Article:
In the second half of the 18th century the very busy workshop of Pantočků from Dačice worked in this region. Unfortunately, nothing of their work was preserved. Only an archival photography of probably their the biggest organ on the great choir of the St. Vitus´ church in Český Krumlov from the beginning of this century remains its the appearance.

From the middle of the 18th century the organ-building workshop of Semrádů from Sedlec became very famous in this region. The work of Fridrich Ferdinand Semrád is represented with one of his best instrument - an organ of five stops from 1750 placed in the choir of St. George´s Castle Chapel in Český Krumlov. Its sound culminates with a sharp mixture of thirds that is also typical also for his other organs. A speciality of this instrument is the possibility to connect all stops of a great organ using just one pull out of a very clever connection of the stop levers and quite an usual application of a short octave with semitone keys F sharp and G sharp.

Horní Dvořiště, church, organ, foto: Libor Sváček At the last third of the 18th century an organ-building workshop of Richter from Freistadt worked in the region of today´s Austro-Czech border. The Rococo two manual organ with 12 stops placed in St. Jiljí´s church in Dolní Dvořiště was preserved from their workshop. Today the return and stylistic reconstruction of a similar organ into the renovated Baroque pilgrimage church of Panna Maria Sněžná (the Virgin Mary of Snow) by Svatý Kámen (Maria Schnee) is under reconstruction.

In the 19th century the organ-building workshop of Frantz Jentschke and later Franze Jüstel worked in Český Krumlov. This workshop kept the tradition of classical organ-building until the end of the sixties of the 19th century. Except for an organ placed in Černice, all of the other preserved organs from this workshop are located outside of the Český Krumlov region.

A period of so-called Romanticism organ-building is especially represented with professionally and acoustically excellent instruments of high quality that were built in the workshop of the Breinbauer firm from Ottensheim, Upper Austria. Its representative examples are places in St. Máří Magdalena church in Chvalšiny (Josef Breinbauer), in the monastic church in Vyšší Brod and in St. Nicholas church in Rožmberk nad Vltavou (Leopold Breinbauer). Also a large three manual organ of organ-builder Heinrich Schiffner with a pneumatic system with 47 stops, that is placed in the St. Vitus church in Český Krumlov, is also a valuable historical monument of its time.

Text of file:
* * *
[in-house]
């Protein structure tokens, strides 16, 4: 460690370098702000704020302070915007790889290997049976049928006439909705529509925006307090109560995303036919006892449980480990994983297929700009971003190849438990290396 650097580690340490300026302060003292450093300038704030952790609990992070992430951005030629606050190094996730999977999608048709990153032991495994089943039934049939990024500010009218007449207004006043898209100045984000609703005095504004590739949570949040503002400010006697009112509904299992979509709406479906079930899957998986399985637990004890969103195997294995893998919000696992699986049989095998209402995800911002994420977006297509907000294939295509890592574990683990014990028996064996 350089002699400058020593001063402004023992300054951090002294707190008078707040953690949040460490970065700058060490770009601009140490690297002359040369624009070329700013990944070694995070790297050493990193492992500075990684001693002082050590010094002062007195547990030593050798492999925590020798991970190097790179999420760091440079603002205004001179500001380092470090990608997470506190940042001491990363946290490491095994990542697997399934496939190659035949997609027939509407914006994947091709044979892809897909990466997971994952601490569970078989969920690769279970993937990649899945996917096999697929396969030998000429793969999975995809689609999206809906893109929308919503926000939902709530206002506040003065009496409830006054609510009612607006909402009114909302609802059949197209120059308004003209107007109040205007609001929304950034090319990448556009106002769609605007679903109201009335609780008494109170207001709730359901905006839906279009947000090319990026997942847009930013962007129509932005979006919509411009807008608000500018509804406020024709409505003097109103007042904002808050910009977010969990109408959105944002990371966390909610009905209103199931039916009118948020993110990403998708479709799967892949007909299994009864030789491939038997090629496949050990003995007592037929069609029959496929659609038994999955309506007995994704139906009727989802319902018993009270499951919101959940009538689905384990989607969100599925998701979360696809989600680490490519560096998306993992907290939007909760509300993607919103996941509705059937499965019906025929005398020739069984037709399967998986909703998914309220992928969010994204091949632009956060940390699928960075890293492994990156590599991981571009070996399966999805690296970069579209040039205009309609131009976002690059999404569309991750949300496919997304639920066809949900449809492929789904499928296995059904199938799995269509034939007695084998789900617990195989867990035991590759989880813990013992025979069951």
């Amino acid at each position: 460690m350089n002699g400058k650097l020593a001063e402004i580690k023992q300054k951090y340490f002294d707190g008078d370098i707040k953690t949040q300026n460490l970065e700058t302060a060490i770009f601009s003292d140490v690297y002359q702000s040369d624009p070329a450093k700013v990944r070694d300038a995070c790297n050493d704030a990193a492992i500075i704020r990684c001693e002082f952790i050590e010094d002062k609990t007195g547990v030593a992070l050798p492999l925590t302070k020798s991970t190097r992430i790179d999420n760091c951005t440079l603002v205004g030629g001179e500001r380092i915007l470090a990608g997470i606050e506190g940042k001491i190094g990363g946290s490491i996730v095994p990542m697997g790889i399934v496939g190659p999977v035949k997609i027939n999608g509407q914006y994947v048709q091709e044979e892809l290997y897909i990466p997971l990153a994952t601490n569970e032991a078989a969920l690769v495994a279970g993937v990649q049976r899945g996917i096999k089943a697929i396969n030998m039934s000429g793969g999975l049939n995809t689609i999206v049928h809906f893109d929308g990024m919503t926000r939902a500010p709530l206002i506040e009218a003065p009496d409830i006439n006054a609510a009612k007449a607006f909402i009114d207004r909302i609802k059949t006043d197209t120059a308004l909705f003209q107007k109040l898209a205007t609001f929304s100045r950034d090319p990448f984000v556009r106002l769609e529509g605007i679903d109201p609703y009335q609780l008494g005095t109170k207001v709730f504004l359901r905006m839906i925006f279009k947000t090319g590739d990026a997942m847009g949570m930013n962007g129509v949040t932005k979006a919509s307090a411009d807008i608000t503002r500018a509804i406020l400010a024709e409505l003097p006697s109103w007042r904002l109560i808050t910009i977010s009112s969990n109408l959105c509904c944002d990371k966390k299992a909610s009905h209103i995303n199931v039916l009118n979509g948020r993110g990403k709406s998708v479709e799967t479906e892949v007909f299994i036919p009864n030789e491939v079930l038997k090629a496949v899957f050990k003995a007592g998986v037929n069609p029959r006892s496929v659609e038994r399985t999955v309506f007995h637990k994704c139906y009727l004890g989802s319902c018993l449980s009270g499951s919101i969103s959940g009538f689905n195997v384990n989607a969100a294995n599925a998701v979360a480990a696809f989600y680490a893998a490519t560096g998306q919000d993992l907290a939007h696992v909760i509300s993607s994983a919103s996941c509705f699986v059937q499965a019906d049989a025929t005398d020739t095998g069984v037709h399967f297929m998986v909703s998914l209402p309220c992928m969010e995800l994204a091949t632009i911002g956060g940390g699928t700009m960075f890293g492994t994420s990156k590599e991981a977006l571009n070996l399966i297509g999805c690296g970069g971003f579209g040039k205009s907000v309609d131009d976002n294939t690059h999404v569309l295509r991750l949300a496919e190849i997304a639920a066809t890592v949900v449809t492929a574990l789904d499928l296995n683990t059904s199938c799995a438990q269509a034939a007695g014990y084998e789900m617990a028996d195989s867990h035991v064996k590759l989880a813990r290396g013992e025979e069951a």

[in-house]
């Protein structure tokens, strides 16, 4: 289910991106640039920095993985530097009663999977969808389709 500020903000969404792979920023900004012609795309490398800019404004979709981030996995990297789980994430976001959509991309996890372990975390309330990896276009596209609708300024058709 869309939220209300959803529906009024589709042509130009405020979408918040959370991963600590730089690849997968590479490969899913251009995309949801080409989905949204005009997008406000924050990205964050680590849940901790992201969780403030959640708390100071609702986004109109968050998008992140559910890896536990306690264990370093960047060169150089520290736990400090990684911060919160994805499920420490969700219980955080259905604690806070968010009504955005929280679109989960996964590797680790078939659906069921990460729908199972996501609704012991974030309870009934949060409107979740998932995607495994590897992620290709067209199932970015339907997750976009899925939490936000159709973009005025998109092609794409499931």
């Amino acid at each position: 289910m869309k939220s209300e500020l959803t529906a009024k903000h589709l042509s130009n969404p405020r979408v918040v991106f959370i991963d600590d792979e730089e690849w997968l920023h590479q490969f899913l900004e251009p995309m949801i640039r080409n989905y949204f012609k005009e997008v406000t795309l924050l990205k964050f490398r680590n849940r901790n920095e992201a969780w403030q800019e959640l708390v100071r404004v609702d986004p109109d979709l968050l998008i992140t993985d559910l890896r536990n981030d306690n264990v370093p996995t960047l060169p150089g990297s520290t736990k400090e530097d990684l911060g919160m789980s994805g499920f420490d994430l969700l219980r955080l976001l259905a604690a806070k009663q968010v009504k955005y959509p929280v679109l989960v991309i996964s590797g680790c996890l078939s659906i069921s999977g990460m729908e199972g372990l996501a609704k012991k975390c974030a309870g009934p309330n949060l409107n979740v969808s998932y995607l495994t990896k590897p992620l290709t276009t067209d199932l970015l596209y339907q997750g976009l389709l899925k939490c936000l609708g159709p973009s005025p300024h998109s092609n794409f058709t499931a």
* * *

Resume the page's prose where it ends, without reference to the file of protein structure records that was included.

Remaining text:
Many of above mentioned instruments are played during the concert of organs at summer time. A very unusual way on how to acquaint people with many of the historical organs is a programme called "Organum hydraulicum". This programme is organised by the agency Versum and the organ player Michal Novenko takes part in it every year. Those taking part in this programme, go on the boats from Vyšší Brod to Zlatá Koruna on the Vltava river and every day of their journey is finished with a concert of organ in some church by the Vltava river. That is the way to restore to life some of forgotten instruments. The participants and organisers of these programmes initialise the recuperation of the historical organs and they also support it by their own means.

Organum hydraulicum, organist Michal Novenko during performance in Zátoň, foto: Lubor Mrázek


Further information:
Historical Organs in Český Krumlov